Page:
This study examines the effect of commuting on employee’s general health, job satisfaction, and job hours, distinguishing between three dimensions of commuting: distance, time, and mode. The study uses the dynamic difference Generalised Methods of Moments (GMM) estimator to estimate causal impact of time on the three outcome variables using the longitudinal data for the British households form 2009-2017. Commuting time has a negative impact on an employee’s Subjective Health as well Job Satisfaction. In particular, as travel time increases by 10 minutes, the Self-Assessed Health (SAH) score worsens by 0.41 and the Job Satisfaction score worsens by 0.72. The causal relationship between commuting time and Job Hours could not be estimated. The study also found strong associations between commuting modes and the three outcomes. Active commuting was associated with better subjective health and driving to work with a distance of less than 35 miles worsens the SAH score. Distance and passive commuting were also associated with increased working hours. As travel time increased, active commuters worked 0.13 hours less when compared to passive commuters. Commuting actively (only cycling) decreased Job Satisfaction score as compared to passive commuting, however, within passive commuting, using a bus or a coach as a medium to commute increased Job Satisfaction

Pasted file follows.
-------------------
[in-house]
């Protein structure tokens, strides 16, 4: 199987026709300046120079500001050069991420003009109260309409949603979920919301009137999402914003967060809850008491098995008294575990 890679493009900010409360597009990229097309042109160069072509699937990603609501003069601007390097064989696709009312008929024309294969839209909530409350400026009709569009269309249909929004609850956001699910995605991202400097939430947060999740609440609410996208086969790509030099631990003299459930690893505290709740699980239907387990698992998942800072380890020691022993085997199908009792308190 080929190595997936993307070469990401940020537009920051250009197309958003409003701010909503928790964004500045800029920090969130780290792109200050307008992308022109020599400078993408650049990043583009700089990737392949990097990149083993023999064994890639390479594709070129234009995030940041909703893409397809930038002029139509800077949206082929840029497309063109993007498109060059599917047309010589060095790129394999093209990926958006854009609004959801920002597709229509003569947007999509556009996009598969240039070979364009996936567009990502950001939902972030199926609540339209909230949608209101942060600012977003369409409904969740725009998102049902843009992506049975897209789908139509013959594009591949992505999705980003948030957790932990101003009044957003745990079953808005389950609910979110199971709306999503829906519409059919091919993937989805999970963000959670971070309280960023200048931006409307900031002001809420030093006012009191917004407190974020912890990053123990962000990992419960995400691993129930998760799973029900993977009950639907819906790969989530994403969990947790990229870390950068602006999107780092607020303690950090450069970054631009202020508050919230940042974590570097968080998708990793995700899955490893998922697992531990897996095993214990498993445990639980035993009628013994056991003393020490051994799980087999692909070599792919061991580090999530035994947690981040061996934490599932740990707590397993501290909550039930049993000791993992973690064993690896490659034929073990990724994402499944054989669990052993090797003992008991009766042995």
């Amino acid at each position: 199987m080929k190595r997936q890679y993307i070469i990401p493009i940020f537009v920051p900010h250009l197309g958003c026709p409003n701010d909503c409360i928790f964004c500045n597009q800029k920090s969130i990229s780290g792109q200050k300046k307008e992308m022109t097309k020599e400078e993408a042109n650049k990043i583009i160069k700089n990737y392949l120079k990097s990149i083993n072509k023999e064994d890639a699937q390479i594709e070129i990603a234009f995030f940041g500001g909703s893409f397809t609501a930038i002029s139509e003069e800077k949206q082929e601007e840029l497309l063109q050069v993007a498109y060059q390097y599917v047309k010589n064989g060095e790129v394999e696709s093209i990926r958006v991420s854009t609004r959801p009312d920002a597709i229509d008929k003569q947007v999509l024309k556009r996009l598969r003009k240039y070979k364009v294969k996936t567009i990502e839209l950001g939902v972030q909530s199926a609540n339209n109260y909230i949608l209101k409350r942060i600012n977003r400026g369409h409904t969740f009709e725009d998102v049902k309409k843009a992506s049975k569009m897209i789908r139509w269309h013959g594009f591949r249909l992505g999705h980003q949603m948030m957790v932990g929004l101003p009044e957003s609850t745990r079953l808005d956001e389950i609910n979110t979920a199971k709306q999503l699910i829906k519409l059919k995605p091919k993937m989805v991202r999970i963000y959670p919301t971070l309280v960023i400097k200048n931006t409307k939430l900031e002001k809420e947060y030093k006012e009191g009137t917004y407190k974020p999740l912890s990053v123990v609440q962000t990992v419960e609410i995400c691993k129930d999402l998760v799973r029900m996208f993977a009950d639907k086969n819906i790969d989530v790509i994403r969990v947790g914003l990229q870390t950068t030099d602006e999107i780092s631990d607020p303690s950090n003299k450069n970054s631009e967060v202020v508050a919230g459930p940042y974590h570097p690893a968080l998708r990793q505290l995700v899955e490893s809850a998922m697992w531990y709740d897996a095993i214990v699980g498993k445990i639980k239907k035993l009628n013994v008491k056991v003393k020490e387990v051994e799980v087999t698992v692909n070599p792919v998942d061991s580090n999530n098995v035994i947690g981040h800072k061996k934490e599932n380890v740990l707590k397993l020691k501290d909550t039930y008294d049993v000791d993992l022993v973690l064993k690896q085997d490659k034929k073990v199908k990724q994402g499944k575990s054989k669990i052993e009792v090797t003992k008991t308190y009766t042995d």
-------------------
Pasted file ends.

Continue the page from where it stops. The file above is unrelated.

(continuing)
Additional Metadata
Thesis Advisor F. Principe
Persistent URL
Series Business Economics
N. Khurana. (2019, November 8). Does commuting behaviour affect labour supply and employee well-being: a case of the UK from 2009 to 2017.. Business Economics. Retrieved from